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Illinois Public Media’s Environmental Almanac turns 13

In a time, such as now, where factual and undeniable environmental concerns are under attack, and in an area like Illinois, where the effects of climate change are so evident, it is perhaps now more important than ever to bring environmental issues to the forefront of our awareness. Luckily, Illinois Public Media keeps a very close eye on these things.

Their long-standing podcast, Environmental Almanac, will soon celebrate it’s 13th anniversary this year, spawned by three University of Illinois professors in 2004.

To read more and to listen to episodes, check out the press release below:

Explore your surroundings with Environmental Almanac

In summer 2004, two U of I professors approached Rob Kanter with an idea: would he like to collaborate with them to broaden the public reach of U of I faculty members with interests in environmental topics through a radio show on WILL-AM 580?

The proposition intrigued Kanter, then a part-time lecturer in the English department while also acting as primary caregiver to his two kids. But it was a time of transition, as his youngest just started school, and Kanter was eager to pursue his environmental interests.

They soon had a plan. Kanter would research and write segments about the environmental work of U of I faculty members and voice them himself, creating an efficient process and a consistent product. He also insisted on expanding the topics covered to link the scientific research within a broader suite of environmental concerns. A month later, funding was secured, and thus began Environmental Almanac.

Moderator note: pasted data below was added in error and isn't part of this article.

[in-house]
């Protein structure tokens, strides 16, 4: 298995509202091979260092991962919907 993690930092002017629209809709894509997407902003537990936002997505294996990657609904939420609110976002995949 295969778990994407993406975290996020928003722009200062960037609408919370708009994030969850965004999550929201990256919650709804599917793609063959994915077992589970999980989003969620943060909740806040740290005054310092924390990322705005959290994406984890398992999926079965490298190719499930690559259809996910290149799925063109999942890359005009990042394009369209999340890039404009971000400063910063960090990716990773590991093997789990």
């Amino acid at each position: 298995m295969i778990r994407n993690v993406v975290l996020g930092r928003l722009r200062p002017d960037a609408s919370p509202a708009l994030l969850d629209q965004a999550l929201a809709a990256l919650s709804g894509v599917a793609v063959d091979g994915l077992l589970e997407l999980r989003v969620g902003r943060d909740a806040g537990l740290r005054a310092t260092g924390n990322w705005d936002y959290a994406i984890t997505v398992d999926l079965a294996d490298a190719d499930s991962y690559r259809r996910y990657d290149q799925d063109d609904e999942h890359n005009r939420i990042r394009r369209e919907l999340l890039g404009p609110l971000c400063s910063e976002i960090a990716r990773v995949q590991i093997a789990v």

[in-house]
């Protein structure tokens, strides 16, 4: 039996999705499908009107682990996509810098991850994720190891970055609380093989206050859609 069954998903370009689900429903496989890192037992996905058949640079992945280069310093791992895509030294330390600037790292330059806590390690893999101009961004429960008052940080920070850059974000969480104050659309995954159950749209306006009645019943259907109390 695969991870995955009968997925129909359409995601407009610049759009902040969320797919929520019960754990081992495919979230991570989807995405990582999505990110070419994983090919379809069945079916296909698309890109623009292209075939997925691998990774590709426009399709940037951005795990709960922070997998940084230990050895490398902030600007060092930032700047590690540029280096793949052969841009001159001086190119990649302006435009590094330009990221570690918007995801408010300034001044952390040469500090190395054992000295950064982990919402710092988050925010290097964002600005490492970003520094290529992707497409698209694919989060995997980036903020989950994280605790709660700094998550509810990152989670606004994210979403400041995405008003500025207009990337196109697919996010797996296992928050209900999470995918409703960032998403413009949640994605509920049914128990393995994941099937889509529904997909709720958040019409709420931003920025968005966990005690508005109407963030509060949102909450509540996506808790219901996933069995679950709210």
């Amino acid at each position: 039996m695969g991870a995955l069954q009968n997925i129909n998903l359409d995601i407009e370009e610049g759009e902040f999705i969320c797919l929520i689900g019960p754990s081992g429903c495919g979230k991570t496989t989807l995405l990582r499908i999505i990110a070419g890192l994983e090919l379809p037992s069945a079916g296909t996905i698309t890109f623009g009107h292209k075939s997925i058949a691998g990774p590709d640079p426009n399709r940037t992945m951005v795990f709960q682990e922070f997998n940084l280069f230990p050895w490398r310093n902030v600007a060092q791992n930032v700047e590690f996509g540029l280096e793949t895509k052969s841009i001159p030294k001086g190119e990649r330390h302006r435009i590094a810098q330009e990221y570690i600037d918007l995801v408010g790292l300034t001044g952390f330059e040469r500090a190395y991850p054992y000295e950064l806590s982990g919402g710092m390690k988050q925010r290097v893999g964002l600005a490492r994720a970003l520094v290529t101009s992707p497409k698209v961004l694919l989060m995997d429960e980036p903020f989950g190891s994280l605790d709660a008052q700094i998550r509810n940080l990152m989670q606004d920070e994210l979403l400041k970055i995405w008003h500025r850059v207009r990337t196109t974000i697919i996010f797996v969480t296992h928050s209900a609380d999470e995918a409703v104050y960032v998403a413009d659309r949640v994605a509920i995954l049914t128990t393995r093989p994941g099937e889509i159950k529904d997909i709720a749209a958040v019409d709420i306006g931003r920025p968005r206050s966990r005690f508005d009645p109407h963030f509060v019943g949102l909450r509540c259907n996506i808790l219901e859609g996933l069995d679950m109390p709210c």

Now on the air for 13 years, Kanter has created approximately 400 original installments of the show for radio and podcast. In spring 2007, segments began running as columns in the Sunday edition of the Champaign News-Gazette, and this is when Kanter began to use his own photography for the segments.

Kanter takes the work seriously, as he provides an important bridge between advanced research by academics to the masses across the state. He’s tagged along with geologists to collect from the Fithian Illite, ridden with students using next-generation, truck-mounted Doppler radar in the field, and called listeners to action to benefit the environment.

But Environmental Almanac’s most important objective is “encouraging people to engage with the natural world, which can sometimes mean just appreciating the plants and animals they might encounter on a daily basis,” said Kanter. His public outreach includes speaking engagements with audiences big and small, kindergarteners and Rotary members. He’s also expanded segments into articles for Illinois Audobon and The Illinois Steward.

“I feel extremely fortunate to have had the support to do this series for so long, and more fortunate still that I have been able to extend the work I do with Environmental Almanac through my teaching in the School of Earth, Society, and Environment.”

You can subscribe to Environmental Almanac at to get the latest episodes.

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